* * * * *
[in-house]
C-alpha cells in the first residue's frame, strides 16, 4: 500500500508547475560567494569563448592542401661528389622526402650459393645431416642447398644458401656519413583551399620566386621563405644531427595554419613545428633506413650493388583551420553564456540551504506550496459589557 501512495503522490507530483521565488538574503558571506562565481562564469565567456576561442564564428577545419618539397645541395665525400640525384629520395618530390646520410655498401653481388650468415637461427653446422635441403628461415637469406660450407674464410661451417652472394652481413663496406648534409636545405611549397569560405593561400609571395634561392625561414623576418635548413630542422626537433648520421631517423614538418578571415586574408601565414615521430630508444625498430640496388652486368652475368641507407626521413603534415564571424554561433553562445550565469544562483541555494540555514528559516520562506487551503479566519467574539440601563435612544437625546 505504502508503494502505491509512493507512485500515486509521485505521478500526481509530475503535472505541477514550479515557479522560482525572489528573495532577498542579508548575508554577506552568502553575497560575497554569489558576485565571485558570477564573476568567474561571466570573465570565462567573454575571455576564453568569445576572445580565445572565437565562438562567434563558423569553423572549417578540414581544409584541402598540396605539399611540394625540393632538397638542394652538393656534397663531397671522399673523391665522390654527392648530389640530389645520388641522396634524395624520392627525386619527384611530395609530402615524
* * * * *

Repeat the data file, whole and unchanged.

[in-house]
C-alpha cells in the first residue's frame, strides 16, 4: 500500500508547475560567494569563448592542401661528389622526402650459393645431416642447398644458401656519413583551399620566386621563405644531427595554419613545428633506413650493388583551420553564456540551504506550496459589557 501512495503522490507530483521565488538574503558571506562565481562564469565567456576561442564564428577545419618539397645541395665525400640525384629520395618530390646520410655498401653481388650468415637461427653446422635441403628461415637469406660450407674464410661451417652472394652481413663496406648534409636545405611549397569560405593561400609571395634561392625561414623576418635548413630542422626537433648520421631517423614538418578571415586574408601565414615521430630508444625498430640496388652486368652475368641507407626521413603534415564571424554561433553562445550565469544562483541555494540555514528559516520562506487551503479566519467574539440601563435612544437625546 505504502508503494502505491509512493507512485500515486509521485505521478500526481509530475503535472505541477514550479515557479522560482525572489528573495532577498542579508548575508554577506552568502553575497560575497554569489558576485565571485558570477564573476568567474561571466570573465570565462567573454575571455576564453568569445576572445580565445572565437565562438562567434563558423569553423572549417578540414581544409584541402598540396605539399611540394625540393632538397638542394652538393656534397663531397671522399673523391665522390654527392648530389640530389645520388641522396634524395624520392627525386619527384611530395609530402615524